have had it up to here: Idiom Meaning and Origin

What does ‘have had it up to here’ mean?

The idiom "have had it up to here" means being extremely frustrated or fed up with something. It signifies reaching a limit or threshold of tolerance.

Idiom Explorer

Surprising Origin

The idiom "have had it up to here" is a commonly used expression in American English. It is often said in frustration or annoyance, indicating that a person has reached the limit of their patience or tolerance with a particular situation or individual. The idiom is used to convey a sense of exasperation or being fed up.

One key aspect of this idiom is the use of the phrase "up to here." This phrase is a metaphorical way of indicating the level of someone's frustration. It suggests that the person has reached a breaking point, similar to a container being filled to its maximum capacity. The word "here" represents the point at which the frustration has become too much to bear.

The origin of the idiom is unclear, but it is believed to have emerged in American English in the mid-20th century. It likely evolved from other expressions that convey a similar meaning, such as "being at the end of one's rope" or "reaching the boiling point."

The idiom "have had it up to here" is versatile and can be used in various contexts. It can describe frustration with a specific person, such as a difficult coworker or an unreasonable boss. It can also express irritation with a particular situation, like long hours at work or ongoing problems at home. Additionally, the idiom can suggest that a person is tired of a repeated behavior or action.

For example, if someone is constantly being interrupted by a colleague during meetings, they might say, "I have had it up to here with their constant interruptions!" This conveys their frustration and annoyance with the repeated behavior of their coworker.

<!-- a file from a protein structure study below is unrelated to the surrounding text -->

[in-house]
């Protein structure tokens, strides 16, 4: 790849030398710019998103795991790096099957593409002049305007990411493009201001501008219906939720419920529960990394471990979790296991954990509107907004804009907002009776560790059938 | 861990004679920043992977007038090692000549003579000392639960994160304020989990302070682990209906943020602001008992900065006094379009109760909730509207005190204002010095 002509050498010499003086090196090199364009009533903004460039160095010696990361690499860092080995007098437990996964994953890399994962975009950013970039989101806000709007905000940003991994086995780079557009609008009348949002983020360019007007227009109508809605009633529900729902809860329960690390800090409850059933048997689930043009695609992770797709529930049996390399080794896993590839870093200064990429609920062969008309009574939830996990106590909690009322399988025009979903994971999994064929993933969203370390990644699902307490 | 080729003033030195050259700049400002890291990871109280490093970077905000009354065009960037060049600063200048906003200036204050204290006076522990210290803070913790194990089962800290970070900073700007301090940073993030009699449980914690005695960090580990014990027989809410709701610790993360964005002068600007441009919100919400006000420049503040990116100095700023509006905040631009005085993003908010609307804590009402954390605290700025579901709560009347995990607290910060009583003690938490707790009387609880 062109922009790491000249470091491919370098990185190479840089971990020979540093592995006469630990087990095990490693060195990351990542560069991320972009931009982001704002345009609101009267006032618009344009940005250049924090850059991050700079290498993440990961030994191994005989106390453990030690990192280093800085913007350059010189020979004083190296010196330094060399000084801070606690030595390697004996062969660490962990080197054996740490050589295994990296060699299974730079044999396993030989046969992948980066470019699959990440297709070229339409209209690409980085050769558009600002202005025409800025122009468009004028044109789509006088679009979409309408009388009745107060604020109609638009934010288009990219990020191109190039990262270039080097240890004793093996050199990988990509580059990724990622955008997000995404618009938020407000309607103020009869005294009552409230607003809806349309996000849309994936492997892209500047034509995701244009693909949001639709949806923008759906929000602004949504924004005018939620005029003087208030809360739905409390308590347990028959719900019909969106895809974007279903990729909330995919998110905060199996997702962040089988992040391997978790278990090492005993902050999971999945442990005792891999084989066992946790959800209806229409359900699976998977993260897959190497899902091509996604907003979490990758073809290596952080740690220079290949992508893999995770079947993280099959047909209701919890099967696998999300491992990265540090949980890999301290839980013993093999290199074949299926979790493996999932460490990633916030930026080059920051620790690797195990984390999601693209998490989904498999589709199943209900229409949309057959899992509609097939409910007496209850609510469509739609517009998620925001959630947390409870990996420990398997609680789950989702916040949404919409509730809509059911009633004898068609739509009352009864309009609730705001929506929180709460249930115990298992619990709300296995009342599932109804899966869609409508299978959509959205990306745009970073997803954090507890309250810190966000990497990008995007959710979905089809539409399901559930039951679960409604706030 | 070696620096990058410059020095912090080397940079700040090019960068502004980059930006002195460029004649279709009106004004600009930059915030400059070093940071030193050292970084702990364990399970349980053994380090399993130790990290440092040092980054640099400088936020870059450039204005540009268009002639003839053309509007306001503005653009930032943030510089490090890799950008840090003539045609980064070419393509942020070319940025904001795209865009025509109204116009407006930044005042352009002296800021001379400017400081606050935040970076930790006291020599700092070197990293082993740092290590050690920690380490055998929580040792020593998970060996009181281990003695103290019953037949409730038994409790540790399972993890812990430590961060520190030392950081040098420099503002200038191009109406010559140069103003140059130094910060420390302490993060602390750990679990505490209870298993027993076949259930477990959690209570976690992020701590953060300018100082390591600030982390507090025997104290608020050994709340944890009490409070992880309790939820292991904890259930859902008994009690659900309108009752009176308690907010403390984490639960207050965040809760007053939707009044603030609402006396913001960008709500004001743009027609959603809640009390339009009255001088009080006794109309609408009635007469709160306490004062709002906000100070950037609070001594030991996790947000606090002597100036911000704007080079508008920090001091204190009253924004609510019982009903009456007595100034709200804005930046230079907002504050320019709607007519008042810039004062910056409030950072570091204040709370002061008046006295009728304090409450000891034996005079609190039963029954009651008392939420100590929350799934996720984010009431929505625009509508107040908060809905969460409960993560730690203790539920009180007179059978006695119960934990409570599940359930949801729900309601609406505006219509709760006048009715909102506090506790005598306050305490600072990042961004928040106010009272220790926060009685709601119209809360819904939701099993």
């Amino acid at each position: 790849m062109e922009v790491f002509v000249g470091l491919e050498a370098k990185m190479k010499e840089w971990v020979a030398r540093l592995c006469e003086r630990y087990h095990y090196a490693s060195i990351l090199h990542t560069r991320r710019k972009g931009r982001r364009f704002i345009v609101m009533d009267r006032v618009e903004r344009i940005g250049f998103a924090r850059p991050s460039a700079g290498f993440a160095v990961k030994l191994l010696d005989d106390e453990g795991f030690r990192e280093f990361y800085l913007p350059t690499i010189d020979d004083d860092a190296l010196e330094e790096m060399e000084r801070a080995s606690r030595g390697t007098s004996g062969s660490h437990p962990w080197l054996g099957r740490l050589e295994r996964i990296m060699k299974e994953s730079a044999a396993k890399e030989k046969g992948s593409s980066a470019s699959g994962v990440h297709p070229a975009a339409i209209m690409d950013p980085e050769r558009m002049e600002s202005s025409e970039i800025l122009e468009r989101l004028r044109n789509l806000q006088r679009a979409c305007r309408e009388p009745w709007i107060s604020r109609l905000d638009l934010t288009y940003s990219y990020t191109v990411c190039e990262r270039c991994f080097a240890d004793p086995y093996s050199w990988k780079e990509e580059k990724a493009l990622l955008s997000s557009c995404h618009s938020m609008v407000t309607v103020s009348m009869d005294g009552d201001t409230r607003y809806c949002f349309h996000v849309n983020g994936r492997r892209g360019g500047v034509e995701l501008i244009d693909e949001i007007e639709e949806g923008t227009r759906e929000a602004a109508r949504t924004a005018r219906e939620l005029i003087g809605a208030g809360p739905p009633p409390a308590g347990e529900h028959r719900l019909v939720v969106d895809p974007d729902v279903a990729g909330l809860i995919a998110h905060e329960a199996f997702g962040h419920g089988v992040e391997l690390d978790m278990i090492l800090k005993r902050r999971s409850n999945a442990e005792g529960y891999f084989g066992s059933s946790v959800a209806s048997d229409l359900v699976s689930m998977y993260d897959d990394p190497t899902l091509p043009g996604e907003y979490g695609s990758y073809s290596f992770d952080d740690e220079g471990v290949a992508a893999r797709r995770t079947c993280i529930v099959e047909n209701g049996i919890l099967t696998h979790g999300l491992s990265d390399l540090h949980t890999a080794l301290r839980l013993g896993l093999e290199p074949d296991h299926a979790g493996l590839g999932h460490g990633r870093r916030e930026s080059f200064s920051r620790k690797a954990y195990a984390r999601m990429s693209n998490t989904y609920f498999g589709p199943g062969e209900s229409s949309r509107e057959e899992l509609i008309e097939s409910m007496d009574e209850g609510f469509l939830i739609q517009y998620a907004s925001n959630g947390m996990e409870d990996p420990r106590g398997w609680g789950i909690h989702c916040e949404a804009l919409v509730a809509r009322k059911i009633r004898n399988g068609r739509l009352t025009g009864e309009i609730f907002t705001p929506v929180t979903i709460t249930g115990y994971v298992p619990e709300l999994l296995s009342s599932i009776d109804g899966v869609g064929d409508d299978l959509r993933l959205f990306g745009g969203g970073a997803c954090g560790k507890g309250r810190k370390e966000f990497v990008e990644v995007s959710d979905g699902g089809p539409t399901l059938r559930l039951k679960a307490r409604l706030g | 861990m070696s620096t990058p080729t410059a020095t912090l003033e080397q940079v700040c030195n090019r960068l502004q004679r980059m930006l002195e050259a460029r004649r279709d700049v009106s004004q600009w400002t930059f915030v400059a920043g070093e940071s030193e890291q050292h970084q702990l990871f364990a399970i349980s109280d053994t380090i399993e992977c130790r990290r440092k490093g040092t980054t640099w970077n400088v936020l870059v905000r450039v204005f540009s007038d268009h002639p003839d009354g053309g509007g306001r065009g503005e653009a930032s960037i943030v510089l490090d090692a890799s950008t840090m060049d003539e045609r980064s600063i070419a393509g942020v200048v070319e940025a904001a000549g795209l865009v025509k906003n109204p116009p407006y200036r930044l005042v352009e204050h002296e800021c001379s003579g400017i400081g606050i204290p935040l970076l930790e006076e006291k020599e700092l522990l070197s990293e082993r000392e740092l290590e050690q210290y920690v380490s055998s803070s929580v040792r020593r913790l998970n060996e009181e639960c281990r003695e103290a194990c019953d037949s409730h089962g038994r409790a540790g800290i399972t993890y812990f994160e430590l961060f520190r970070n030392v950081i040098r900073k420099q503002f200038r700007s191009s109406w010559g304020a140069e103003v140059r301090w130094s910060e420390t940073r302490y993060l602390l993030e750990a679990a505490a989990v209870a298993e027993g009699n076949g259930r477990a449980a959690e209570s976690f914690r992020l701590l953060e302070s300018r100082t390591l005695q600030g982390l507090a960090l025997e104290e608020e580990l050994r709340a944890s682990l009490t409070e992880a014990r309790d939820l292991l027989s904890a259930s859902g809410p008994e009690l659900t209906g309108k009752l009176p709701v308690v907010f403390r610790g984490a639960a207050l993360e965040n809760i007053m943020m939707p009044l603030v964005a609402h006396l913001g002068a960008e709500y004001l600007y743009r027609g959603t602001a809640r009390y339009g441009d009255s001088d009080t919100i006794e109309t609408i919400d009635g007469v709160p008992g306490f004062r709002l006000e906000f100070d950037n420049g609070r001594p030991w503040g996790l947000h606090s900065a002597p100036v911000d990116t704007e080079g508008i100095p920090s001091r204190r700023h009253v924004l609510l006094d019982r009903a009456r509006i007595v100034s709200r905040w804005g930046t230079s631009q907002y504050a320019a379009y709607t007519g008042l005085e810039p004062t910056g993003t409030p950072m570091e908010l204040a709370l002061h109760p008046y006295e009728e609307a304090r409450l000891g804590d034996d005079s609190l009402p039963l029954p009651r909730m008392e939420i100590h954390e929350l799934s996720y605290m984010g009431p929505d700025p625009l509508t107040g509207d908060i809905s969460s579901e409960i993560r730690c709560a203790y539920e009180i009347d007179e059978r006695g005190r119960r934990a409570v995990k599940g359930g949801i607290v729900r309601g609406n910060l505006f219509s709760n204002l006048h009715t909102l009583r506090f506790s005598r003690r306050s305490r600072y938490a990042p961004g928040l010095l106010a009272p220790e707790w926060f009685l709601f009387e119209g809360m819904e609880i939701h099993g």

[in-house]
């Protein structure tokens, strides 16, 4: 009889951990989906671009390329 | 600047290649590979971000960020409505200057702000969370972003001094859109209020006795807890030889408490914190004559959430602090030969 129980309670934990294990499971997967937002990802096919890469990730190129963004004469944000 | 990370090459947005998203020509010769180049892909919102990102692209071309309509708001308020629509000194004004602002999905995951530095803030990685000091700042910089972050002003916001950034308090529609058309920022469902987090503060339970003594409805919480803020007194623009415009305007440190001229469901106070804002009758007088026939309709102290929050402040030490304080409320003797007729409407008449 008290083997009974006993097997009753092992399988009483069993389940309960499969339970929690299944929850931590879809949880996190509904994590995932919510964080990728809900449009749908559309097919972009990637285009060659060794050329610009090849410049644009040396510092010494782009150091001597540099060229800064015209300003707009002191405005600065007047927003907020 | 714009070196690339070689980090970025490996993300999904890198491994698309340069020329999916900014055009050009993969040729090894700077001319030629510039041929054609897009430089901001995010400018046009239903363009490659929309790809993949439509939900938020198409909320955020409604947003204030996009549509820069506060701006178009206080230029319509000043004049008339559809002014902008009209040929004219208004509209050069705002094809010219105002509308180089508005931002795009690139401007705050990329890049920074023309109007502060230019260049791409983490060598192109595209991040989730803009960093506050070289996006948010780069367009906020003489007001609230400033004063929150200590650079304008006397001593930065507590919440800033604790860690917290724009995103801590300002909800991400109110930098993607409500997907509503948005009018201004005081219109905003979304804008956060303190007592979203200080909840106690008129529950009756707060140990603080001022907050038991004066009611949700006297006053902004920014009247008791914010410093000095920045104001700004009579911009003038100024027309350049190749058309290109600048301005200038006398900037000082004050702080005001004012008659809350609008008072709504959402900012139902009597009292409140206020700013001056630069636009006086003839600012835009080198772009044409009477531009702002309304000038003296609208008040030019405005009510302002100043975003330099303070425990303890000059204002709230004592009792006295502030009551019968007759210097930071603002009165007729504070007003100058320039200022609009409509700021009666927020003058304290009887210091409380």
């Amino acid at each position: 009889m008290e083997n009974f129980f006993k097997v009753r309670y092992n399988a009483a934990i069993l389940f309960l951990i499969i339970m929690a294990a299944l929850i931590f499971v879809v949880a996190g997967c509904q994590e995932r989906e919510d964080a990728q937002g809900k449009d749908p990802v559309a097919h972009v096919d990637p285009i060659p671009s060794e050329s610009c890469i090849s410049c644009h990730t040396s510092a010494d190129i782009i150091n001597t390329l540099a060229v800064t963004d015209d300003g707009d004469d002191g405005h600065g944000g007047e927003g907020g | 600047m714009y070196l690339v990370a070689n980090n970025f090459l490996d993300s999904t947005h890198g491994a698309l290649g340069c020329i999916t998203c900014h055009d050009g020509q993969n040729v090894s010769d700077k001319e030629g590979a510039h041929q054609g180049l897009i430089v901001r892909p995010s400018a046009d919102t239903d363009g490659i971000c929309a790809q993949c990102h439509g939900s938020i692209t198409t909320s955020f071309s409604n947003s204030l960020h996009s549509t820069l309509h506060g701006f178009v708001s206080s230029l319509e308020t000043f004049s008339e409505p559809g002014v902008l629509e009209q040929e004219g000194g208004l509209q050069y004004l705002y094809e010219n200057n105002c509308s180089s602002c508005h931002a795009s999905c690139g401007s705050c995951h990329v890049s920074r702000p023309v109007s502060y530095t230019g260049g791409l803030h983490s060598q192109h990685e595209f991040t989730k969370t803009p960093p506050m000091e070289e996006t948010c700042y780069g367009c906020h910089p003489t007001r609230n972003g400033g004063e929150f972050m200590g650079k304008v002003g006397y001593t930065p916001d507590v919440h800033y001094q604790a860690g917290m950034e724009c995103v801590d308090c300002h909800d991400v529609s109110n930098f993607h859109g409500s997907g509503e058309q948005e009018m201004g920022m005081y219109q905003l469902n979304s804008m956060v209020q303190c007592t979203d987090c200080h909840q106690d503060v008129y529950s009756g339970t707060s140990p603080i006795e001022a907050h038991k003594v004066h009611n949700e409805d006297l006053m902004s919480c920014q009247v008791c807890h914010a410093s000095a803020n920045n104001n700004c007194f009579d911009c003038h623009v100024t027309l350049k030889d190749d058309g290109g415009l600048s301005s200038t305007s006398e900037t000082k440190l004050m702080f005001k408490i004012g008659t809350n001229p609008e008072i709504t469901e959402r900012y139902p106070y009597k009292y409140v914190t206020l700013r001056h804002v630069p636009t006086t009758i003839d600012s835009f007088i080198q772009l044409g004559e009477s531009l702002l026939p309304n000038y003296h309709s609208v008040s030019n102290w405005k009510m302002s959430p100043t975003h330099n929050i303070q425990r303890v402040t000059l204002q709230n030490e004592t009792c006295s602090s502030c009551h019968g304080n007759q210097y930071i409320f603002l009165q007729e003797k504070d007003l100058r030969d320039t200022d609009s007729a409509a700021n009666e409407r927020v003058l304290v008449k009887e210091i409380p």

Another related idiom is "have had it," which also expresses frustration or annoyance. This idiom is used when someone has reached their breaking point and can no longer tolerate a situation or individual. It is often used in a similar context to "have had it up to here."

I reached my limit, frustration and exhaustion overwhelmed me.

However, "have had it" does not specifically indicate the level of frustration or the breaking point. It is a more general expression of being fed up and unable to tolerate a particular situation any longer.

For example, if someone has been working overtime for weeks without any recognition or appreciation from their boss, they might exclaim, "I have had it with this job!" This shows their frustration and dissatisfaction with the overall situation.

Yet another related idiom is "up to here," which is often used to indicate the extent or limit of something. It can be used in a non-emotional context, such as discussing the level of water in a glass or the amount of work left to be completed.

However, when used in combination with "have had it," it takes on a metaphorical meaning of reaching a point of frustration or intolerance.

It is important to note that idioms like "have had it up to here" are not meant to be taken literally. They are figurative expressions that convey a specific meaning in certain contexts. Understanding their usage and meaning can help improve communication and convey emotions more effectively.

When using the idiom "have had it up to here," it is common to accompany it with a physical gesture, such as raising one hand to the level of the forehead or chin. This gesture helps to reinforce the visual representation of reaching a breaking point. However, the gesture is not essential for understanding the meaning of the idiom, as the phrase itself carries sufficient meaning.

The idiom "have had it up to here" is a widely recognized expression in American English that signifies frustration and a person's inability to tolerate a situation or individual any longer. Although its exact origin remains uncertain, the idiom's metaphorical usage and accompanying gesture convey a clear message of exasperation. This idiom reflects the diverse range of emotions and experiences that individuals encounter in their daily lives, highlighting the universal aspects of human frustration and the need for emotional release.

Example usage

Examples of how the idiom "have had it up to here" can be used in a sentence:

  • I have had it up to here with your constant excuses.
  • We have had it up to here with the noisy neighbors next door.
  • The employees have had it up to here with their unreasonable workload.

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